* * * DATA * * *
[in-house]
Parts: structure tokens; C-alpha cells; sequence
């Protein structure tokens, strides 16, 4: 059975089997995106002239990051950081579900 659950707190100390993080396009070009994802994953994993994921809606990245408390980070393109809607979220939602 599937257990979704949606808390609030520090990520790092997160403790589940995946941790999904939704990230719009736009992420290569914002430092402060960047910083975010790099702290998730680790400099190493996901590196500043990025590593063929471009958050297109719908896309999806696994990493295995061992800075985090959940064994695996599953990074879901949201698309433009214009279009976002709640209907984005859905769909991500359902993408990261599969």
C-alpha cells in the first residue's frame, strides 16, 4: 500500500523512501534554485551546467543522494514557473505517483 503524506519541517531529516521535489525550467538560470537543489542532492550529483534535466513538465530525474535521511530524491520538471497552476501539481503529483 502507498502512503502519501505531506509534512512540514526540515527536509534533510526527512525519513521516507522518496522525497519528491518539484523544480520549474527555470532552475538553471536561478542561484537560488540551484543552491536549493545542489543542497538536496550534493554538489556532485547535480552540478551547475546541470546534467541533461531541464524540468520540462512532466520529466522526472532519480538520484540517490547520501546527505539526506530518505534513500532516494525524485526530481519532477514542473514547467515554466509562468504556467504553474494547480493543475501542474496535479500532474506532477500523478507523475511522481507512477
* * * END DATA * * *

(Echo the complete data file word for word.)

[in-house]
Parts: structure tokens; C-alpha cells; sequence
């Protein structure tokens, strides 16, 4: 059975089997995106002239990051950081579900 659950707190100390993080396009070009994802994953994993994921809606990245408390980070393109809607979220939602 599937257990979704949606808390609030520090990520790092997160403790589940995946941790999904939704990230719009736009992420290569914002430092402060960047910083975010790099702290998730680790400099190493996901590196500043990025590593063929471009958050297109719908896309999806696994990493295995061992800075985090959940064994695996599953990074879901949201698309433009214009279009976002709640209907984005859905769909991500359902993408990261599969």
C-alpha cells in the first residue's frame, strides 16, 4: 500500500523512501534554485551546467543522494514557473505517483 503524506519541517531529516521535489525550467538560470537543489542532492550529483534535466513538465530525474535521511530524491520538471497552476501539481503529483 502507498502512503502519501505531506509534512512540514526540515527536509534533510526527512525519513521516507522518496522525497519528491518539484523544480520549474527555470532552475538553471536561478542561484537560488540551484543552491536549493545542489543542497538536496550534493554538489556532485547535480552540478551547475546541470546534467541533461531541464524540468520540462512532466520529466522526472532519480538520484540517490547520501546527505539526506530518505534513500532516494525524485526530481519532477514542473514547467515554466509562468504556467504553474494547480493543475501542474496535479500532474506532477500523478507523475511522481507512477